Monday, November 7, 2011



"Miss Marie Lloyd: Queen Of The Music Hall"

Richard Armitage

From the Hat Trick production company press pack:
Percy Charles Courtenay was born in Greenwich in 1862, son of a master mariner, Edwin, who died when Percy was still a child. There is little recorded information about him.

Percy met Marie when he went back-stage at the theatre where she was performing. "Back then the stage door johnnies were in contact with the doorman and they would frequently pay him money to watch the girls changing backstage. It’s weird to think that Percy, a complete stranger, could just turn up and say: ‘That girl I saw on stage - I’d really like to take her out for a drink’ and then he was given an introduction to her and that’s how their relationship formed.

"Percy’s pretty similar to Marie Lloyd; he’s from the same kind of class and background but when they first meet he’s reinvented himself. In reality he’s an inveterate gambler but he markets himself as someone who invests on the stock market! He’s moving in social circles that he perhaps doesn’t truly belong to, so there’s bit of a fa├žade with him."

A friend of his, George Foster, described him as "a young blood and a racing man with plenty of money and an attractive personality." He was also said to have "the air of a gentleman". He described himself on official documents as a General Dealer or a Commission Agent, but in reality he was a race-course tout.

They married in 1887 when she was only 17 and already pregnant. At first the marriage was a happy one. “It’s actually very good and honest at the start, and once they get together he lets the mask slip a bit and they click and fire off each other. But it starts to go off kilter when she becomes more famous and wealthy and he lives off her success.” (Richard Armitage)

The Courtenays' house was frequently full of her family and friends, and Sundays were open house to her music hall friends. Percy complained that they hardly spent any time alone together. She gave him an allowance of three pounds a week, but he also ran up debts that he expected her to settle.

"For an Edwardian man it was in many ways the ultimate humiliation and as much as he was basking in it and loving it and spending her money, at the same time I think the press ridiculed him as a kept man and his frustration built up and he began to take out his anger on her," said Richard Armitage.

Flo Hastings, a young friend of Marie's who was also in the music halls, remembered Percy Courtenay at this time. He wasn't handsome, she said, but he was smartly dressed. "He was slim, not a big man. He was a racing man, used to hang around the race course - a punter.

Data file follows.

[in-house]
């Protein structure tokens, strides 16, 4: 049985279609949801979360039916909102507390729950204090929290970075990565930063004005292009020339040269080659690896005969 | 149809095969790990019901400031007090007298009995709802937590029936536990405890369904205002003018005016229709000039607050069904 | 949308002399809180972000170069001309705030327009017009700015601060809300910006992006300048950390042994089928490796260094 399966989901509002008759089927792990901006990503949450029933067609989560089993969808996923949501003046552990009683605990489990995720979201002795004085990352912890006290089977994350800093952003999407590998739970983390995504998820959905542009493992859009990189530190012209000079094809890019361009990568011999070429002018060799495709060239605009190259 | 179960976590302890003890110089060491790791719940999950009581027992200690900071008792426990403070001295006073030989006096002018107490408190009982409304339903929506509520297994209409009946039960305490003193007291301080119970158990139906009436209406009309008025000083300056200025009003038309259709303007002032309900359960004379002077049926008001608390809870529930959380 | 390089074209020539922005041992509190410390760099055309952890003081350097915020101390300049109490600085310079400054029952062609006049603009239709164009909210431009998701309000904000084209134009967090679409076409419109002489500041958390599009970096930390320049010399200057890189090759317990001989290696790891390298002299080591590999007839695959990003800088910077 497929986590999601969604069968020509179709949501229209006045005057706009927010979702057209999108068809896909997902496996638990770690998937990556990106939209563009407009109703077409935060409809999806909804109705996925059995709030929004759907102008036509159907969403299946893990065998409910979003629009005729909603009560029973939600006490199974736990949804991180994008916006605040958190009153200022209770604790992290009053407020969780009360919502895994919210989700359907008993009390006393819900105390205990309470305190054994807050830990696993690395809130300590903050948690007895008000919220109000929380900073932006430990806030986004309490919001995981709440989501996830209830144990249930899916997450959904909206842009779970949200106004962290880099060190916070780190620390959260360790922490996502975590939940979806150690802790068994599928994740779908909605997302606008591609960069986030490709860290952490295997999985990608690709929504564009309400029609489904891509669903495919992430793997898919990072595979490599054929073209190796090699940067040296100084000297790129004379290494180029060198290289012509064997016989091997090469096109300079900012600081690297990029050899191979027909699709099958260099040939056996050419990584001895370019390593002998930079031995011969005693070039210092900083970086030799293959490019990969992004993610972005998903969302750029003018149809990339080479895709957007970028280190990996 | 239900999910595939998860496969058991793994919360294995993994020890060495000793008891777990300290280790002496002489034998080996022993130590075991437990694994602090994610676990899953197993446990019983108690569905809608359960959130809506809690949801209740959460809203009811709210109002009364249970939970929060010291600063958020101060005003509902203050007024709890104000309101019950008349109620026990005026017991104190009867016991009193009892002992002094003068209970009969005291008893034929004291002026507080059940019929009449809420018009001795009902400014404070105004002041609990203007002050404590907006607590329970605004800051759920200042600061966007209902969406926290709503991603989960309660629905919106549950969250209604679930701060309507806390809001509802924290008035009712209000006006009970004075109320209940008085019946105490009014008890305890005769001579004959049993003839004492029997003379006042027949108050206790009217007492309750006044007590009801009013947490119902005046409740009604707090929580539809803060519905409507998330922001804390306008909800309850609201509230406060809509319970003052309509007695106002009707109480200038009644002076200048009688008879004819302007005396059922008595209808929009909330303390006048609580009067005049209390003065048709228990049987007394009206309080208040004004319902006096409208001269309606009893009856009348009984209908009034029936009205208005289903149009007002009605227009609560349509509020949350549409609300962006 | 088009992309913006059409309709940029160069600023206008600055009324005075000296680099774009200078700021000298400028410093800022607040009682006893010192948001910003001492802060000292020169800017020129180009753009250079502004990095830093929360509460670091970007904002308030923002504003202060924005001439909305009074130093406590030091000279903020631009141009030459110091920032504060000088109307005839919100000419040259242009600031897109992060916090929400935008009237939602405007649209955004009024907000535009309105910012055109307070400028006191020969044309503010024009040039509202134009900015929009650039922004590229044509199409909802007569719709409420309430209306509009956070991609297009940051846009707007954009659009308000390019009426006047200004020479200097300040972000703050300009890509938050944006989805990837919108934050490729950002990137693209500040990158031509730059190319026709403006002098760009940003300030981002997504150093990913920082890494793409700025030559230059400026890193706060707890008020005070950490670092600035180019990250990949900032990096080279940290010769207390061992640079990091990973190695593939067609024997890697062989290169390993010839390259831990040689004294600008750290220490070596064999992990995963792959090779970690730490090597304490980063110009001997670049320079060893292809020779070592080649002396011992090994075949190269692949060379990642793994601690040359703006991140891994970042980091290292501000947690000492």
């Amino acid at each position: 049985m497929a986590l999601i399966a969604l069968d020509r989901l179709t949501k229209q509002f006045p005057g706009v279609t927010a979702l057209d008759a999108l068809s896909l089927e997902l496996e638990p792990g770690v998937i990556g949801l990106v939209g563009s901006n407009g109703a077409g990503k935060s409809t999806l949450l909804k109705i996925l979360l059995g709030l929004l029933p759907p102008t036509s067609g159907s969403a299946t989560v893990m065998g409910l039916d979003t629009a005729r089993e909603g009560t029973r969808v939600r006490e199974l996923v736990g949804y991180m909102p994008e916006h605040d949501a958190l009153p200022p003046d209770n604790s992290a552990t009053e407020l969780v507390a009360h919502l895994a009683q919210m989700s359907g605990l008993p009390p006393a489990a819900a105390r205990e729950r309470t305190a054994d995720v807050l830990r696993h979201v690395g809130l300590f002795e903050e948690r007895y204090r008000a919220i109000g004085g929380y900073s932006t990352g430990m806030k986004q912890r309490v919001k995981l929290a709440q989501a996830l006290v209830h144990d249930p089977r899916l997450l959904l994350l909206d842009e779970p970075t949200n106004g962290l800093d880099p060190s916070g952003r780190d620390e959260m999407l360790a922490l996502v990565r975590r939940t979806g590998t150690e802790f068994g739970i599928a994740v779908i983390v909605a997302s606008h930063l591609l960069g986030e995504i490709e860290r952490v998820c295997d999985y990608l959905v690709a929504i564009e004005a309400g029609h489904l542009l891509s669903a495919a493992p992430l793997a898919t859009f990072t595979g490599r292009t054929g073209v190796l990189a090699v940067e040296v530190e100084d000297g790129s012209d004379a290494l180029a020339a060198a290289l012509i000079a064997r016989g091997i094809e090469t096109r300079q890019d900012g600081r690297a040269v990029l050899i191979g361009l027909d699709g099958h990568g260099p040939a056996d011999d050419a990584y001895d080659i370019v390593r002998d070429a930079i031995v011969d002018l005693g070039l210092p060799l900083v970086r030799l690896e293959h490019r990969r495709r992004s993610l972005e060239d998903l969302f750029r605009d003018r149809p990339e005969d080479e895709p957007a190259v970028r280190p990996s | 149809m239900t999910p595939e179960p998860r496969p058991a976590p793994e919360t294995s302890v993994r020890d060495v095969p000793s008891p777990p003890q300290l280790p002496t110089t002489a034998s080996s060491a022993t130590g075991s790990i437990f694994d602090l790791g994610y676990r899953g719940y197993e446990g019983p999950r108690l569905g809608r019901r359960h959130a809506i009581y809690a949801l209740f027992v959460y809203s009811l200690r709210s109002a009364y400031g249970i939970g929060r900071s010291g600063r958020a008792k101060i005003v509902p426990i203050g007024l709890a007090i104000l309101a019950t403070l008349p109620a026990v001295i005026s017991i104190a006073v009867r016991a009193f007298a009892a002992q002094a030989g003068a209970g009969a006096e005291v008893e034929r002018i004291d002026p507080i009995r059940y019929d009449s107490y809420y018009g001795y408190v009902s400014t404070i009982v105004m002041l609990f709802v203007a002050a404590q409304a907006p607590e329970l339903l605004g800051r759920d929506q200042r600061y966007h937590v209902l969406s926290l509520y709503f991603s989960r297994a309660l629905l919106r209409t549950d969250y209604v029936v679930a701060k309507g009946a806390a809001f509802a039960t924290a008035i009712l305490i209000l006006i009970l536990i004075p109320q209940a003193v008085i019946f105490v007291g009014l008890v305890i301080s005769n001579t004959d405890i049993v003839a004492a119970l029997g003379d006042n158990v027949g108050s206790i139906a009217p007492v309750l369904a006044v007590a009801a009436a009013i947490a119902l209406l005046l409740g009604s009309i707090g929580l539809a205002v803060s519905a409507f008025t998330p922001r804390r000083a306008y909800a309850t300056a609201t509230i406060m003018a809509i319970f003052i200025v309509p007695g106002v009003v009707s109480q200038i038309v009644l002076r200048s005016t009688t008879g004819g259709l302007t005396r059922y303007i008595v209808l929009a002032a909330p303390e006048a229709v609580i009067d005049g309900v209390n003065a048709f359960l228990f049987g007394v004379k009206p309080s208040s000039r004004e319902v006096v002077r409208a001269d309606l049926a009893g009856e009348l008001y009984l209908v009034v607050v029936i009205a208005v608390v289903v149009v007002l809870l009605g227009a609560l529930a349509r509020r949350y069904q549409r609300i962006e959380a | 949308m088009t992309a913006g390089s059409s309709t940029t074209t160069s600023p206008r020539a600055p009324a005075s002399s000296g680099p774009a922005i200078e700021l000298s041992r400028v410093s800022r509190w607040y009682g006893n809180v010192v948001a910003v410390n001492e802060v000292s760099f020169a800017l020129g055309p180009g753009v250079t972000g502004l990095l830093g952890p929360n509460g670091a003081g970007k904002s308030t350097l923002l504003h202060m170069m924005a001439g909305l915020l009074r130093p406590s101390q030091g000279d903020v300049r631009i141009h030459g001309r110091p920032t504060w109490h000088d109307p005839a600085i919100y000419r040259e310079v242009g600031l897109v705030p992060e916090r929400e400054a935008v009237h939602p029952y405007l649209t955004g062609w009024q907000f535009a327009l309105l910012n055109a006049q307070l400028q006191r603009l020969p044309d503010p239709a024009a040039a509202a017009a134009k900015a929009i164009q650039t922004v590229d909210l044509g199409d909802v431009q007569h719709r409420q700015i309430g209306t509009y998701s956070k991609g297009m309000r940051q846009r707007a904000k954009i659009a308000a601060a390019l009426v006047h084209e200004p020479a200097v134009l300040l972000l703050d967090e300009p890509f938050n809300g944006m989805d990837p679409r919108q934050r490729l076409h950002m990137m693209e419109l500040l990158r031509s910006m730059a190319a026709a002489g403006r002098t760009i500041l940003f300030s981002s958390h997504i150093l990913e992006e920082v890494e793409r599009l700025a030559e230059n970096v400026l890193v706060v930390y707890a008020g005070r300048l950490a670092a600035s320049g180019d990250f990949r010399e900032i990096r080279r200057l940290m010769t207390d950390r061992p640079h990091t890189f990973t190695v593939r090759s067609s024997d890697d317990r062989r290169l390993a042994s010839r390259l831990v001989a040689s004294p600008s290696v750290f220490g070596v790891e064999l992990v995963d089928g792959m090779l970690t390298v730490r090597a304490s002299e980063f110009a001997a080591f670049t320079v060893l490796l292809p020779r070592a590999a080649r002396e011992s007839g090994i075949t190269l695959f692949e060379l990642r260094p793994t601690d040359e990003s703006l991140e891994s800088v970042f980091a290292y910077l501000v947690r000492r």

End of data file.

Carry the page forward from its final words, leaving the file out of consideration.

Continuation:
"I used to sleep with Marie while he was away in the West End with his racing friends. He was always out with other women. He'd ask her for fifty pounds and swear he'd make it up tomorrow, but she'd never see it again. She hated him. He was a dirty old thing. One night at the Standard [later the Victoria Palace] he came up to me and used filthy language just as I was going on. I flung a drink in his face and the barman nearly killed him - the dirty thing."

As the marriage began to break down, Percy turned violent. In January 1892, Punch reported that she had summonsed her husband for assault:

"MARIE, COME UP!"—When Miss MARIE LLOYD, who, unprofessionally, when at home, is known as Mrs. PERCY COURTENAY, which her Christian name is MATILDA, recently appeared at Bow-Street Police Court, having summoned her husband for an assault, the Magistrate, Mr. LUSHINGTON, ought to have called on the Complainant to sing "Whacky, Whacky, Whack!" which would have come in most appropriately. Let us hope that the pair will make it up, and, as the story-books say, "live happily ever afterwards."

Even more sordid details were given in The Times, which reported that Percy had come to Marie's dressing room, accused her of immorality and threatened to cut her throat with a sword that was hanging on the wall of the room. He then kicked her in the leg and the small of her back. He was bound over to keep the peace for six months.

By 1893, Marie and Percy were living apart. But Percy's violence towards her continued. One night in 1894, he came to the stage door of the Empire, Leicester Square, as Marie was leaving to go to another theatre. He threatened her with a hooked stick: "You are not going into that brougham tonight. I will gouge your eyes out and ruin you," he told her. She managed to get away from him, but later that night, he was waiting for her when she arrived at the pub in Wardour St that she had bought for her parents. "I am going to ----- well murder you tonight. I will shoot you stone dead and you will never go on stage any more." Again he was brought before the magistrates, and again he was bound over to keep the peace. Marie was sacked from the Empire, the manager afraid that Percy would make more trouble.

They were finally divorced in 1905, Percy having petitioned on the grounds of her adultery with Alec Hurley, who became her second husband.

Little is known of Percy Courtenay's life after his time as 'Mr Marie Lloyd'. It seems likely that he died in Hove in 1933, of an accidental drug overdose. He was 70 years old.


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